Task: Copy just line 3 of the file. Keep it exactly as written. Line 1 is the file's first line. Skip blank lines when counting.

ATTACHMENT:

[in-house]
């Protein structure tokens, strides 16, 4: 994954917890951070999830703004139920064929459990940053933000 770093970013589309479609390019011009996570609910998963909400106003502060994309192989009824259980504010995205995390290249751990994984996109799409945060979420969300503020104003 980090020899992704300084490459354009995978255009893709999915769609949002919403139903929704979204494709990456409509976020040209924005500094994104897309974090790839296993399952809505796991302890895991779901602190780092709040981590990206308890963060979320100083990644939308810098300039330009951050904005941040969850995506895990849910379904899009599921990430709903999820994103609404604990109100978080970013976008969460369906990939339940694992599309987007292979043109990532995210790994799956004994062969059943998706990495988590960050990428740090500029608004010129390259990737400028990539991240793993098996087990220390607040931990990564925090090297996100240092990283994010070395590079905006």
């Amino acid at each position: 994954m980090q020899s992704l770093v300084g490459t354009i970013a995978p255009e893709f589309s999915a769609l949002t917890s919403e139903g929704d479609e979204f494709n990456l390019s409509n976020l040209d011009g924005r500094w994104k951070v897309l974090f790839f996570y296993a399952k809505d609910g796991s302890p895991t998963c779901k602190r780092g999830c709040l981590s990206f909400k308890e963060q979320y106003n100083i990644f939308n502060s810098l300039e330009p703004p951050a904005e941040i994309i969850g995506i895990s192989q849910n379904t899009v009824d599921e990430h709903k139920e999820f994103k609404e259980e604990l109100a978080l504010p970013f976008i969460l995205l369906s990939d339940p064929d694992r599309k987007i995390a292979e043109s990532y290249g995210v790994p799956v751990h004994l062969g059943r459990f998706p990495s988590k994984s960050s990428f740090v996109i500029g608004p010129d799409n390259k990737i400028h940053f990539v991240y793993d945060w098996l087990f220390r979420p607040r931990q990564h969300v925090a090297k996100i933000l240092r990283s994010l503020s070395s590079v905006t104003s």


């Amino acid at each position: 994954m980090q020899s992704l770093v300084g490459t354009i970013a995978p255009e893709f589309s999915a769609l949002t917890s919403e139903g929704d479609e979204f494709n990456l390019s409509n976020l040209d011009g924005r500094w994104k951070v897309l974090f790839f996570y296993a399952k809505d609910g796991s302890p895991t998963c779901k602190r780092g999830c709040l981590s990206f909400k308890e963060q979320y106003n100083i990644f939308n502060s810098l300039e330009p703004p951050a904005e941040i994309i969850g995506i895990s192989q849910n379904t899009v009824d599921e990430h709903k139920e999820f994103k609404e259980e604990l109100a978080l504010p970013f976008i969460l995205l369906s990939d339940p064929d694992r599309k987007i995390a292979e043109s990532y290249g995210v790994p799956v751990h004994l062969g059943r459990f998706p990495s988590k994984s960050s990428f740090v996109i500029g608004p010129d799409n390259k990737i400028h940053f990539v991240y793993d945060w098996l087990f220390r979420p607040r931990q990564h969300v925090a090297k996100i933000l240092r990283s994010l503020s070395s590079v905006t104003s």